The Glass Piano, Coronet Theatre

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By an anonymous guest critic

Alix Sobler’s new play is a full-length fairy tale based on the true case of Princess Alexandra of Bavaria, born in 1826, who convinced herself that as a child she had swallowed a full-size, glass, grand piano.

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Progress Premieres, Progress Theatre

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By Louis Train

Reading’s Progress Theatre introduces two original plays to the world this year with their annual Progress Premieres event: The Equivocators, an historical drama by Dan Clarke, and Peter’s Wife, a new social comedy by Christine Moran.

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After Edward, Shakespeare’s Globe

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by Laura Kressly

A man who may or may not be King Edward II finds himself on a stage, with an audience watching and waiting to see what happens next. He has no idea where he is or how he got there, but he’s in good company. Gertrude Stein, Quentin Crisp and Harvey Milk are locked in with him, and they’re none the wiser as well. They all want to get out, but something sinister wants to get in and they can’t to escape until they determine why they’re there in the first place.

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Fiddler on the Roof, Playhouse Theatre

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by Louis Train

When I told my mother I was moving to Russia, she sighed and reminded me that to her, Eastern Europe was a cemetery. Her grandparents had fled during the Russian Civil War, and her parents had grown up watching details of the Holocaust emerge, night by night, like a dark beacon announcing the violent and final end of Jewish life in Eastern Europe.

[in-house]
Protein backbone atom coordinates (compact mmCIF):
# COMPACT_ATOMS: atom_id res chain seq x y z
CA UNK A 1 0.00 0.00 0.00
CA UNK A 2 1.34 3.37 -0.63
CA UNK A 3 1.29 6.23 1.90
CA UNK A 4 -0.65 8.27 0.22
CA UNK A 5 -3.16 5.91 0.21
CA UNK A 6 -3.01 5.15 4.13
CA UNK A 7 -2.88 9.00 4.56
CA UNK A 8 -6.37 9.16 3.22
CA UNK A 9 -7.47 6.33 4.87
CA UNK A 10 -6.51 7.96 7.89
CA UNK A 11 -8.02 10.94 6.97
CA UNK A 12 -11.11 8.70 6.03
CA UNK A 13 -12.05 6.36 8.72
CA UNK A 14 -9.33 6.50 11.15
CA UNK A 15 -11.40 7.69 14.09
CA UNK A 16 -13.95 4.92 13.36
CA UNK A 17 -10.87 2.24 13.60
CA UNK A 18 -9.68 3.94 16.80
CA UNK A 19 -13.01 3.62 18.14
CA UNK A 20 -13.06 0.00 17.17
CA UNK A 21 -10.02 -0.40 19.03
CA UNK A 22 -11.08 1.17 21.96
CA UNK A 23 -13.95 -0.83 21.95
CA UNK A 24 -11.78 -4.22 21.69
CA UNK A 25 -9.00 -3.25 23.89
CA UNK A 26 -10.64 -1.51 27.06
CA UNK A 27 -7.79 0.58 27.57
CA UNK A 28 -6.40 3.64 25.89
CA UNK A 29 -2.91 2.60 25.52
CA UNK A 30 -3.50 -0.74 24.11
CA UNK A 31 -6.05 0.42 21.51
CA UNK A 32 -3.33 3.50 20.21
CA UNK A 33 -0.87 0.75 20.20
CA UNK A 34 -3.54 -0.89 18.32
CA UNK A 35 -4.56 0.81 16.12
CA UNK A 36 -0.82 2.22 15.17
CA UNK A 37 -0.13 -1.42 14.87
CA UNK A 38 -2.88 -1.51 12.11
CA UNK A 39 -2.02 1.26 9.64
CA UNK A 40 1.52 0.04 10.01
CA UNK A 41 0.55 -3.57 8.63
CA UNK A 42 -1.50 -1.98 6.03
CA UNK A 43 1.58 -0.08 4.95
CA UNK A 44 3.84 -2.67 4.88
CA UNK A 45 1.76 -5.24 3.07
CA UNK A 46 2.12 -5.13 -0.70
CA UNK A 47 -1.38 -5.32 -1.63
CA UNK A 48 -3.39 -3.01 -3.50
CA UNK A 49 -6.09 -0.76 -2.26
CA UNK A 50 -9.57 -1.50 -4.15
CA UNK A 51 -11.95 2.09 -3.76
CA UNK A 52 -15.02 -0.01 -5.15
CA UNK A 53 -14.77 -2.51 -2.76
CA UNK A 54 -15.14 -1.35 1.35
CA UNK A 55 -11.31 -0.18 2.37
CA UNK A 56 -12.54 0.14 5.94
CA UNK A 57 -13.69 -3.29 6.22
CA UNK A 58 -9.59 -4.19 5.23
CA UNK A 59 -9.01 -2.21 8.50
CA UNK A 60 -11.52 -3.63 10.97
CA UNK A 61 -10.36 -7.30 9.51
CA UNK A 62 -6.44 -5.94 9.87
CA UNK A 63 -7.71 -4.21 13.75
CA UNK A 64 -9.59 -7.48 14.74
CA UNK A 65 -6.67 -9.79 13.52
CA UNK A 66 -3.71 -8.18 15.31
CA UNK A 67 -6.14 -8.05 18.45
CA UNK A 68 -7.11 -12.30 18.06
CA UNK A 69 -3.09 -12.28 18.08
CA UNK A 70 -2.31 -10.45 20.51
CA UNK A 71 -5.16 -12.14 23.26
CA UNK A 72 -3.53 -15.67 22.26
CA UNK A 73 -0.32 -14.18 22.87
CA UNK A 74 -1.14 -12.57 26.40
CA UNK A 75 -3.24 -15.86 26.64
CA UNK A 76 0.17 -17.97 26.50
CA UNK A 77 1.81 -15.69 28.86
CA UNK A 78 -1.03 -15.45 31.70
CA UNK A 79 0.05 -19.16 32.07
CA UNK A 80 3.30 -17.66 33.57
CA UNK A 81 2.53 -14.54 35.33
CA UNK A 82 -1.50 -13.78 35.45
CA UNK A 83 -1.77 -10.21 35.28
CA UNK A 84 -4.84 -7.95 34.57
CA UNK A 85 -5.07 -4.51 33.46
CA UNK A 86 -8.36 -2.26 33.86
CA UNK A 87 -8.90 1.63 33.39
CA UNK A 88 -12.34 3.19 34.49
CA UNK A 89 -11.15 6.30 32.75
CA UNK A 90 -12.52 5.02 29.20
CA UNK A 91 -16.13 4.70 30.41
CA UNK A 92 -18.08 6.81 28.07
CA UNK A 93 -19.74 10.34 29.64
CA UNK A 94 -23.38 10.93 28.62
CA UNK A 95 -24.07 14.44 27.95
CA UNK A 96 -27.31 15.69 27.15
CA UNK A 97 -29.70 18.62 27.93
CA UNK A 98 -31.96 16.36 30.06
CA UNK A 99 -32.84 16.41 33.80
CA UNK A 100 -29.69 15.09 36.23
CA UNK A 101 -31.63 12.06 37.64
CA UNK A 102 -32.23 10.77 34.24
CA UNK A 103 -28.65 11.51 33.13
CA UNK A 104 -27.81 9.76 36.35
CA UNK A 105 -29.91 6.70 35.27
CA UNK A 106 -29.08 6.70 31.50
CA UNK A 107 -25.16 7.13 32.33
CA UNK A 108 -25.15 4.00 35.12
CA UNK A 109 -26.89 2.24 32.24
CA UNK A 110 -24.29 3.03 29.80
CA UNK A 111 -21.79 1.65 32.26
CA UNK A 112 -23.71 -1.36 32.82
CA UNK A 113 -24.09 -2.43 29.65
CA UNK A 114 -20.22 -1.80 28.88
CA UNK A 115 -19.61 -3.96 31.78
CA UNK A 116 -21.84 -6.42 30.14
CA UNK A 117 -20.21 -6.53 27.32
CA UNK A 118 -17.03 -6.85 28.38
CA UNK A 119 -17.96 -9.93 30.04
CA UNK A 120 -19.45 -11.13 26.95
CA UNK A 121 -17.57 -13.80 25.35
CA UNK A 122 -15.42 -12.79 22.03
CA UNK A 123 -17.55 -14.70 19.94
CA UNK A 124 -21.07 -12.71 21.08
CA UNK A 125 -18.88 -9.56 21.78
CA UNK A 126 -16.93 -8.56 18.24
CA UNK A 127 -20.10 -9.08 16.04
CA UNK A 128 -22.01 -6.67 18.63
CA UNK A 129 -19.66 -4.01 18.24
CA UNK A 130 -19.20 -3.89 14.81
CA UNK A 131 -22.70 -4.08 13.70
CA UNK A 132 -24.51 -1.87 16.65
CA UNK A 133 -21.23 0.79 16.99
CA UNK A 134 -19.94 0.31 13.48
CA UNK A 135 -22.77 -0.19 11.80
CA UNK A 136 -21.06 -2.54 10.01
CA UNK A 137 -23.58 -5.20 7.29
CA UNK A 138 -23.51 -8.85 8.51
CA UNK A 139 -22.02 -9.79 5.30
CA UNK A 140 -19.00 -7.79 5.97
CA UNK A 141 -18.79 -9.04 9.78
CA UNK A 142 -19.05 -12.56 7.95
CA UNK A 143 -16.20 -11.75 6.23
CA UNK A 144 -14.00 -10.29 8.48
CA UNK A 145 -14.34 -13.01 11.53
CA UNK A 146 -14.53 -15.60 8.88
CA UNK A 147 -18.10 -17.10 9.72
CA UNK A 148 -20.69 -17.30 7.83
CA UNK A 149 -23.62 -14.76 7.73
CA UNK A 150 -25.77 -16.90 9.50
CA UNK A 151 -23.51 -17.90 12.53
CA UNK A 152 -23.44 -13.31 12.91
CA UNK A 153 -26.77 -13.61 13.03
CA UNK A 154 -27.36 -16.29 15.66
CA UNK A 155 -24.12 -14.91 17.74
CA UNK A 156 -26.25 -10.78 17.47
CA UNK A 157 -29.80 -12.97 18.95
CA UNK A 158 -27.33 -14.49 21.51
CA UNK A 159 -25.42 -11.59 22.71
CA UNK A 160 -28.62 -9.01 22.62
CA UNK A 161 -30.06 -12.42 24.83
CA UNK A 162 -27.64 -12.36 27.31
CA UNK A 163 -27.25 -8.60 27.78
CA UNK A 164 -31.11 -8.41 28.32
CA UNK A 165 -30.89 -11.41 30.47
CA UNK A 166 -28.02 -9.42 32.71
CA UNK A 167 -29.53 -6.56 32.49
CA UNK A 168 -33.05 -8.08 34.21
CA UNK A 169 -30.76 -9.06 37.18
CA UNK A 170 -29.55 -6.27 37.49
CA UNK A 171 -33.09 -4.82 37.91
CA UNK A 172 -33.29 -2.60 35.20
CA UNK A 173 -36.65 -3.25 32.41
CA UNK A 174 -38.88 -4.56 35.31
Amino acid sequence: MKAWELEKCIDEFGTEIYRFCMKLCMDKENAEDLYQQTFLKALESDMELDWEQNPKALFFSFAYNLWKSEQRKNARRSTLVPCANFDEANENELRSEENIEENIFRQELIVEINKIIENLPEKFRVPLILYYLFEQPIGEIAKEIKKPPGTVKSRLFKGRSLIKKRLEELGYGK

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10, Vault Festival

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by Laura Kressly

It’s no secret that history has been written by rich white men, and anyone not a rich white man is sidelined in textbooks and scholarship. Though institutions are starting to decolonise and de-centre the narrative that is widely taken as fact, women still aren’t getting the attention they deserve and change is slow. In 10, playwright Lizzie Milton wants to redress the balance. The potted stories of 10 women who have been largely forgotten in the passage of time unfold in choral celebration, serving to both educate and enlighten audiences.

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SIX, Arts Theatre

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by Hailey Bachrach

SIX knows exactly what it’s doing wrong, which is what makes it so aggravating. After an hour of catty jostling between the six ex-wives of King Henry VIII, who are competing in song to see who had the worst time of it, the show turns around and tries to scold itself for pitting the women against each other. It’s the ultimate in cheap, have-your-cake-and-eat-it moments: get the laughs, then admit they were lazy ones.

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